• dl_cache_readonly indicates if writing is allowed in this folder (this is the default). Setting this to True will prevent any further download in this directory (useful for cluster environments, where this data might be available on a readonly folder).
• tmp_dir is a path to OGGM’s temporary directory. Most of the topography files used by OGGM are downloaded and cached in a compressed (zip) format. They will be extracted in tmp_dir before use. OGGM will never allow more than 100 .tif files to exist in this directory by deleting the oldest ones following the rule of the Least Recently Used (LRU) item. Nevertheless, this directory might still grow to quite a large size. Simply delete it if you want to get this space back.
• cru_dir is the location where the CRU climate files are extracted. They are quite large! (approx. 6Gb)
• rgi_dir is the location where the RGI shapefiles are extracted.
• test_dir is the location where OGGM will write some of its output during tests. It can be set to tmp_dir if you want to, but it can also be another directory (for example a fast SSD disk). This folder shouldn’t grow too large but here again, delete it if you need to.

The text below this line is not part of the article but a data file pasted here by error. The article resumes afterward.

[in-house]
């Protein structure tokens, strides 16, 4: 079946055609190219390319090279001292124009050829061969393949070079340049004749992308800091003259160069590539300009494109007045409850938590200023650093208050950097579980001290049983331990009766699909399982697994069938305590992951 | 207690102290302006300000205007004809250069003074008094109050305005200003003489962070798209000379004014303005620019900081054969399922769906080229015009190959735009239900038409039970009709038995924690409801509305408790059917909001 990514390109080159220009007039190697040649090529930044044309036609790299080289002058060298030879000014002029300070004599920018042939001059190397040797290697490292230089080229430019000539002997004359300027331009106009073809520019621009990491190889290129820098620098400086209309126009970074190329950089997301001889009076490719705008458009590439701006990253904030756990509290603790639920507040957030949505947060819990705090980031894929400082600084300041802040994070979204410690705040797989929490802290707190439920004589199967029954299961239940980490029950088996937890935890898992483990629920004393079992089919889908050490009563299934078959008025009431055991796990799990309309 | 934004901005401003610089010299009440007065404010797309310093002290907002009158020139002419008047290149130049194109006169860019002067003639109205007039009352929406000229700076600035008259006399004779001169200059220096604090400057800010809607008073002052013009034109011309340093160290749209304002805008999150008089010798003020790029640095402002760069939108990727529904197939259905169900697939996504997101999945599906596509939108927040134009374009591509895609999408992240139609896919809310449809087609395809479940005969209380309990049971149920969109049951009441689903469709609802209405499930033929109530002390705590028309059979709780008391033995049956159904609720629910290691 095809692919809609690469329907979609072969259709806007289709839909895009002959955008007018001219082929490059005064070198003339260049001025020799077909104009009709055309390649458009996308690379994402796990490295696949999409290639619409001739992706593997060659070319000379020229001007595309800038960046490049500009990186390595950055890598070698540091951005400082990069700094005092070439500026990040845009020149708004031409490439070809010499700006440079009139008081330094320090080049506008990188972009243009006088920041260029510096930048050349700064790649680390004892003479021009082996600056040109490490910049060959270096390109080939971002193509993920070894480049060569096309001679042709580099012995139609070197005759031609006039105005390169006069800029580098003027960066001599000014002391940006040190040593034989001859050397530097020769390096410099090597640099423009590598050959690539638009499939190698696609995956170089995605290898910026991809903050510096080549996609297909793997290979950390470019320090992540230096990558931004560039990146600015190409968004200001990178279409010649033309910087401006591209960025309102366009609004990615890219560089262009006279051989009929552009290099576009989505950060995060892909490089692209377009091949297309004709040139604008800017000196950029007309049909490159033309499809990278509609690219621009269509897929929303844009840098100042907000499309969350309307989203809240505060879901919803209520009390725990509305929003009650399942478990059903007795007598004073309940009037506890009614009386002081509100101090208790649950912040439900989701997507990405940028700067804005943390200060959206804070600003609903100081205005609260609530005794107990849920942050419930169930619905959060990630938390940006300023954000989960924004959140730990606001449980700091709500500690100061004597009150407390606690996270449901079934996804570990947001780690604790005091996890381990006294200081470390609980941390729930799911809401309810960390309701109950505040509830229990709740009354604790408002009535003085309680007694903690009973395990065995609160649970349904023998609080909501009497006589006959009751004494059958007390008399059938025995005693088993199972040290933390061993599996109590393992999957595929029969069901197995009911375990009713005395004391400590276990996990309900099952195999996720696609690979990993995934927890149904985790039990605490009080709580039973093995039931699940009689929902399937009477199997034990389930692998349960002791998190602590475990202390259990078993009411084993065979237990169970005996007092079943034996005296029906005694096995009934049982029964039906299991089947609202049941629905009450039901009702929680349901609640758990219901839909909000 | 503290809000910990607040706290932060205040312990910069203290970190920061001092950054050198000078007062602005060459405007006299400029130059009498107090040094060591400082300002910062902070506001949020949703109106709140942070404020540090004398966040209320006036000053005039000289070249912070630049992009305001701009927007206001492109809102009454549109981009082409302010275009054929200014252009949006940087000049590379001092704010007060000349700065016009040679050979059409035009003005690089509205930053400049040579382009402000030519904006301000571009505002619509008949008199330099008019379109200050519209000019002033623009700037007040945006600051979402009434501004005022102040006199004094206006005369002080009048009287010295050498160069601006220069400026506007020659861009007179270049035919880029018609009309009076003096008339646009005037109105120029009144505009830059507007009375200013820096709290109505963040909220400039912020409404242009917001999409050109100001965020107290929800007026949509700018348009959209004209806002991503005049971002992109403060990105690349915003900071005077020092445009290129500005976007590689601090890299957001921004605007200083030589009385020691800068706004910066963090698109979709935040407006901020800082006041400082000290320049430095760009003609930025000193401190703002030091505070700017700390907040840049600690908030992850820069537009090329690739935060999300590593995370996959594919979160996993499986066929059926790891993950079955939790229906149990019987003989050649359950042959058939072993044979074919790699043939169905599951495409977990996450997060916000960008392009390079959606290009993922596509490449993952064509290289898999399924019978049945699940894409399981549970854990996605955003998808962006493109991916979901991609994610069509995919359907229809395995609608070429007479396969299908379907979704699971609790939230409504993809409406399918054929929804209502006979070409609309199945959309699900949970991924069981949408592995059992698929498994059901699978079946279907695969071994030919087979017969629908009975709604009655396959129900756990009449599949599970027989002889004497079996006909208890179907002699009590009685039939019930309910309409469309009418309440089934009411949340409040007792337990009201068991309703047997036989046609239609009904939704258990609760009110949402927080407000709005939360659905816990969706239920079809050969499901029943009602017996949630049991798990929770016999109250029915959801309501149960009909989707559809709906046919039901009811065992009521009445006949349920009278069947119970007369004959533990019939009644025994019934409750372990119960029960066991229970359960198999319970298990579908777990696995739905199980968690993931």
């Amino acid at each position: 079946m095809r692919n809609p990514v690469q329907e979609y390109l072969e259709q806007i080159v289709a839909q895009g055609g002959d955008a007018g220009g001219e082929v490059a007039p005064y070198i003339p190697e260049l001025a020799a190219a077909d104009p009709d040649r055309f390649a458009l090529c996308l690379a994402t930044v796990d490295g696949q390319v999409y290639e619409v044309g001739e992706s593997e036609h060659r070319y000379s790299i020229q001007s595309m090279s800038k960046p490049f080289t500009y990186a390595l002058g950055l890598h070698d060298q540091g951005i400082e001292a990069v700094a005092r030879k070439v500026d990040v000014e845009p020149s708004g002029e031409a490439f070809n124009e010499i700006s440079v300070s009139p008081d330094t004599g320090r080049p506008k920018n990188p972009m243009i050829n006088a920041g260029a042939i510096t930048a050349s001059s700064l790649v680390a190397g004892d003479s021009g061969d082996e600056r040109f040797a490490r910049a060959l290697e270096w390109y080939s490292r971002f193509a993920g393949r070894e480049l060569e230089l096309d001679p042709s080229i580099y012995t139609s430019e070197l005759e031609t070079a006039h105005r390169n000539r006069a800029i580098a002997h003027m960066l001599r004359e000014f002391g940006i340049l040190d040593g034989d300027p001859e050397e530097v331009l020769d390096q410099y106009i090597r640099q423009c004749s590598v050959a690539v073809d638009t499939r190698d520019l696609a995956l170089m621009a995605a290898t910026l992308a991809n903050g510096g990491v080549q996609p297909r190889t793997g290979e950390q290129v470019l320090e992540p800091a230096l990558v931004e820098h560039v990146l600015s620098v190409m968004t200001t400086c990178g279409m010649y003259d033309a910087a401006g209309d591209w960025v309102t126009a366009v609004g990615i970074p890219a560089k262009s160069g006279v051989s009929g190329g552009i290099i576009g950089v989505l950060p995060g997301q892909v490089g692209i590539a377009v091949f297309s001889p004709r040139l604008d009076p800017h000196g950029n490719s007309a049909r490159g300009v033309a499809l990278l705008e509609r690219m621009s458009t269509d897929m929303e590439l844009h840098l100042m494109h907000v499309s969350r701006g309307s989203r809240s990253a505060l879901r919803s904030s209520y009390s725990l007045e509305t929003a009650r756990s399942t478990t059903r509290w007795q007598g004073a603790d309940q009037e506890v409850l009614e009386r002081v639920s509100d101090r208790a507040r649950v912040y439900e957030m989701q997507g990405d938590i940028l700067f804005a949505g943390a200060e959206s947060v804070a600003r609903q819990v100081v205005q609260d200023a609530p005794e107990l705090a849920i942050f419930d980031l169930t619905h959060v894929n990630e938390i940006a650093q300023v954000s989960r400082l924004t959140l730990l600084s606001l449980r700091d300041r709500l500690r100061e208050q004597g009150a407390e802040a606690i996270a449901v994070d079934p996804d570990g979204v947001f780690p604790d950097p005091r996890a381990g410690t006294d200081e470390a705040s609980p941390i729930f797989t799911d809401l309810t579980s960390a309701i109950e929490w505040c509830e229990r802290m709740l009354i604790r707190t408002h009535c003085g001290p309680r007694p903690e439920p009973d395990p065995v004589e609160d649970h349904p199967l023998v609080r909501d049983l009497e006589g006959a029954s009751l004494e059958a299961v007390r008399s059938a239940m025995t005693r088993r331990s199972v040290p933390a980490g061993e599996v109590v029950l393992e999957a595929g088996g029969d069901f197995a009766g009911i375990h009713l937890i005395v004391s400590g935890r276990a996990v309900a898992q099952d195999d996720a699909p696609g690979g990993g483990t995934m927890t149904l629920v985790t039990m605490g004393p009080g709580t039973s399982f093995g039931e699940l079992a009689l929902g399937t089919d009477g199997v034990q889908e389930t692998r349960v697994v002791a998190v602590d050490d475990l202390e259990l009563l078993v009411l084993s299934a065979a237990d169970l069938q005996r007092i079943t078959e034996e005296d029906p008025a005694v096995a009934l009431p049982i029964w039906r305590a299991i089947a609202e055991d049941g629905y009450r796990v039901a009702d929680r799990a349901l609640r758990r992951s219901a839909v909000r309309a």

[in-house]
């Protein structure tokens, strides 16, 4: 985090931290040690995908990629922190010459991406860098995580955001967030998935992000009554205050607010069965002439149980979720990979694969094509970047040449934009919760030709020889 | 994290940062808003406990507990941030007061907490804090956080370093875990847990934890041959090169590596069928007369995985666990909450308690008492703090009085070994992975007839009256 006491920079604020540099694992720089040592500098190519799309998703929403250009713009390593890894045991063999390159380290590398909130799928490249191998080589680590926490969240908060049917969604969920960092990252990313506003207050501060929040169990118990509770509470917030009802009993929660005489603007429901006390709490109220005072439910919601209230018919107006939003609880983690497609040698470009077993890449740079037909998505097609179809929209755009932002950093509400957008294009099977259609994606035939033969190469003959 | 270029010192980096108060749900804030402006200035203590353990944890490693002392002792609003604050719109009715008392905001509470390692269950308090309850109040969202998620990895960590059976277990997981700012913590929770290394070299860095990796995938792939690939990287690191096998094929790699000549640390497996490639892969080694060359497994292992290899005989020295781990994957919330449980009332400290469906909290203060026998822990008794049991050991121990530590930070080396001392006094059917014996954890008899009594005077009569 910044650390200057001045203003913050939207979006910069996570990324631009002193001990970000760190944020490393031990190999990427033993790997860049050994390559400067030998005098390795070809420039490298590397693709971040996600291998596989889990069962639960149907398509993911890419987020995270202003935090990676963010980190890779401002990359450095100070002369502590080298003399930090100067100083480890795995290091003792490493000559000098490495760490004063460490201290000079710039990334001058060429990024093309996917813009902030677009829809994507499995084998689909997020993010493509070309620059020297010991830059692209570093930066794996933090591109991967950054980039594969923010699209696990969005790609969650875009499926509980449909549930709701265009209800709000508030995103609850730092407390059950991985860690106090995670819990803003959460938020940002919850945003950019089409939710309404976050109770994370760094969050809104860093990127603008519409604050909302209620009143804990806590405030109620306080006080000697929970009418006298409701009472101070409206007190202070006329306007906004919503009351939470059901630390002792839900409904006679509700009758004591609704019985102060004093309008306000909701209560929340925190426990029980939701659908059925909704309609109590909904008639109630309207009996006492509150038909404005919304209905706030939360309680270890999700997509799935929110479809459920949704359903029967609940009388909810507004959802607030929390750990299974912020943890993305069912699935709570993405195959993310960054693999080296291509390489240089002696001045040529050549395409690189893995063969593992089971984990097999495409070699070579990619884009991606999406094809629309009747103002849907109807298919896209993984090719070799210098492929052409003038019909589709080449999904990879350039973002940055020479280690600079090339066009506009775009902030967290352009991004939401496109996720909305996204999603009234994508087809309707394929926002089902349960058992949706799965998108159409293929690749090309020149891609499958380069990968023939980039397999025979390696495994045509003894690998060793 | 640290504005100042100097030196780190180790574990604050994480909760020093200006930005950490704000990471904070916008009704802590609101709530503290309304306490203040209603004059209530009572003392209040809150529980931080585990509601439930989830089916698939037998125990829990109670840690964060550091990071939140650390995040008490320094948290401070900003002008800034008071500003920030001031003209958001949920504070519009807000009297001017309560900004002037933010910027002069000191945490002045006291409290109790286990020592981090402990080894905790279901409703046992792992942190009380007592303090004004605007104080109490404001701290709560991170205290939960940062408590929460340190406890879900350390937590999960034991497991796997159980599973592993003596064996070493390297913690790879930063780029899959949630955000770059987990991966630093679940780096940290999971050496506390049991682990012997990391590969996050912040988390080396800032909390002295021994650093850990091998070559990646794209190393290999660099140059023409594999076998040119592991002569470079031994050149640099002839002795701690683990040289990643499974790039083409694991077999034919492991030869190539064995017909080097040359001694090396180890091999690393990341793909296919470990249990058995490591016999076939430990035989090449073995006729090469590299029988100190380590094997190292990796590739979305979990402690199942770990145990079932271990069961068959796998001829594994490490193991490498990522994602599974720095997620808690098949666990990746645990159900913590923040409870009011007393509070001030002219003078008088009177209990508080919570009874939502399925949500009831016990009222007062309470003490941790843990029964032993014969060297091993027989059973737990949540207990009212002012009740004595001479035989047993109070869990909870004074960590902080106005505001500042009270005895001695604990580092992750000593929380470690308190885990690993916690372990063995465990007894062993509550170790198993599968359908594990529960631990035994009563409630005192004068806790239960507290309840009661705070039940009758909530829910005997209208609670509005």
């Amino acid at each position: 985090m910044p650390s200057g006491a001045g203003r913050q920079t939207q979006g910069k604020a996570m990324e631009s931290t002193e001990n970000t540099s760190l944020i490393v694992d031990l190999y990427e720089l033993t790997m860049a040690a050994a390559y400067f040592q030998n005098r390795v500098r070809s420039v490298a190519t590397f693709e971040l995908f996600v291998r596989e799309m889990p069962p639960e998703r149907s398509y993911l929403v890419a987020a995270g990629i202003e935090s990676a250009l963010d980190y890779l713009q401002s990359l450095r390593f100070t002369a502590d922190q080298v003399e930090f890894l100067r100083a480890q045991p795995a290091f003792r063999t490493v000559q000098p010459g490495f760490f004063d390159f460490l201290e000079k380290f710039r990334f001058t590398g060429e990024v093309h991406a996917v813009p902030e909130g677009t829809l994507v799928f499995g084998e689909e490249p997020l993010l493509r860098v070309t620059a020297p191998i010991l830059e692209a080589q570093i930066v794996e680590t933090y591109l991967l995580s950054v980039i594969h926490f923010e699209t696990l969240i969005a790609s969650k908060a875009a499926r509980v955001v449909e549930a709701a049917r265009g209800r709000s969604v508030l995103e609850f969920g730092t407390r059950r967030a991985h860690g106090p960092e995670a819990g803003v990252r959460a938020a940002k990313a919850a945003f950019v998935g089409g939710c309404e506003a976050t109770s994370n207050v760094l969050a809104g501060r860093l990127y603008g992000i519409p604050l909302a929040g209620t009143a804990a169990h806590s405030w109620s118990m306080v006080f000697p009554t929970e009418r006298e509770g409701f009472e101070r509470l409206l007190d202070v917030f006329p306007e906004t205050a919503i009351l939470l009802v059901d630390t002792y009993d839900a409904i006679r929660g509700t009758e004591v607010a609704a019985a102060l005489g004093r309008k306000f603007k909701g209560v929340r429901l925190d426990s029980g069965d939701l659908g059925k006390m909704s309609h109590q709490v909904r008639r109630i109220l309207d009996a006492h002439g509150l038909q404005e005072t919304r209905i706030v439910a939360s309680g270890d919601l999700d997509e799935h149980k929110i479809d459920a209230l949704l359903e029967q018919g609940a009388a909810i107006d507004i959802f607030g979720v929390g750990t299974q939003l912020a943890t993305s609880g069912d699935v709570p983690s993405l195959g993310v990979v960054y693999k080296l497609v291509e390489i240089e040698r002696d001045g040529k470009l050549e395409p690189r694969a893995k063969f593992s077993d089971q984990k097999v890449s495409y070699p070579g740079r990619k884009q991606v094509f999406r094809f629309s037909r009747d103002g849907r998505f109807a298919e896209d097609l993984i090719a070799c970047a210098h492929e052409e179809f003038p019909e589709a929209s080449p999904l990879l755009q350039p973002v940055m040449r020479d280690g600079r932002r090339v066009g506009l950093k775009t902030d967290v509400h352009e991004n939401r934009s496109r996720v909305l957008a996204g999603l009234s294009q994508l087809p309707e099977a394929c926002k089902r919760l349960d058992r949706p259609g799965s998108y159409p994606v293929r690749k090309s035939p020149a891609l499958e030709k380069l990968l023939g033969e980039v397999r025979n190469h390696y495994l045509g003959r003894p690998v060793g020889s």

Note

tmp_dir, cru_dir and rgi_dir can be overridden and set to a specific directory by defining an environment variable OGGM_EXTRACT_DIR to a directory path. Similarly, the environment variables OGGM_DOWNLOAD_CACHE and OGGM_DOWNLOAD_CACHE_RO override the dl_cache_dir and dl_cache_readonly settings.

## Topography data¶

When creating a Glacier working directories a suitable topographical data source is chosen automatically, depending on the glacier’s location. Currently we use:

These data are downloaded only when needed and stored in the dl_cache_dir directory. The gridded topography is then reprojected and resampled to the local glacier map. The local grid is defined on a Transverse Mercator projection centered over the glacier, and has a spatial resolution depending on the glacier size. The default in OGGM is to use the following rule: